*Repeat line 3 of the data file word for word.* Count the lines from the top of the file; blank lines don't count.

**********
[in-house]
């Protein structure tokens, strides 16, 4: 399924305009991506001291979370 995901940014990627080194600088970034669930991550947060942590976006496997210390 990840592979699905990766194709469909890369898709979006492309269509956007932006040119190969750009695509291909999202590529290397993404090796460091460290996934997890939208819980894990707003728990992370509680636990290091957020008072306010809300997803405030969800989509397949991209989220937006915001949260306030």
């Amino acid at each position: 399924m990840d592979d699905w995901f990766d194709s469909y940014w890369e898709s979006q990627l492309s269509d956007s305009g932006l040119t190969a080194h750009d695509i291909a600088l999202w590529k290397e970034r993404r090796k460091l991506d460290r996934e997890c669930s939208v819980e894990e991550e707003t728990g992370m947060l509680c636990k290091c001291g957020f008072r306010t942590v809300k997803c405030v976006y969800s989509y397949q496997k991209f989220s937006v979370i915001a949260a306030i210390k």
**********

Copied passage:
């Amino acid at each position: 399924m990840d592979d699905w995901f990766d194709s469909y940014w890369e898709s979006q990627l492309s269509d956007s305009g932006l040119t190969a080194h750009d695509i291909a600088l999202w590529k290397e970034r993404r090796k460091l991506d460290r996934e997890c669930s939208v819980e894990e991550e707003t728990g992370m947060l509680c636990k290091c001291g957020f008072r306010t942590v809300k997803c405030v976006y969800s989509y397949q496997k991209f989220s937006v979370i915001a949260a306030i210390k």